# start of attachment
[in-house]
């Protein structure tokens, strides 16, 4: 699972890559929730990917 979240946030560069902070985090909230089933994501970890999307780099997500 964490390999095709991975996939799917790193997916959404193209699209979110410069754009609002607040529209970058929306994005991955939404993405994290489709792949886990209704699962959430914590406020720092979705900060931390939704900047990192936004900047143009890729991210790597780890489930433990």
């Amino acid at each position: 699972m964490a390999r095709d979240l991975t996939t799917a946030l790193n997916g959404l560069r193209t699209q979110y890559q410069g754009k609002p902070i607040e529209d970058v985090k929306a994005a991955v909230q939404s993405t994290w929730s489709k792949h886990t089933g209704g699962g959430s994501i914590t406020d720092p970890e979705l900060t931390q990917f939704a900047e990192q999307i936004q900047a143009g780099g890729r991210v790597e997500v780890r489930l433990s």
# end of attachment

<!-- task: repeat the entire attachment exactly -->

[in-house]
């Protein structure tokens, strides 16, 4: 699972890559929730990917 979240946030560069902070985090909230089933994501970890999307780099997500 964490390999095709991975996939799917790193997916959404193209699209979110410069754009609002607040529209970058929306994005991955939404993405994290489709792949886990209704699962959430914590406020720092979705900060931390939704900047990192936004900047143009890729991210790597780890489930433990």
């Amino acid at each position: 699972m964490a390999r095709d979240l991975t996939t799917a946030l790193n997916g959404l560069r193209t699209q979110y890559q410069g754009k609002p902070i607040e529209d970058v985090k929306a994005a991955v909230q939404s993405t994290w929730s489709k792949h886990t089933g209704g699962g959430s994501i914590t406020d720092p970890e979705l900060t931390q990917f939704a900047e990192q999307i936004q900047a143009g780099g890729r991210v790597e997500v780890r489930l433990s």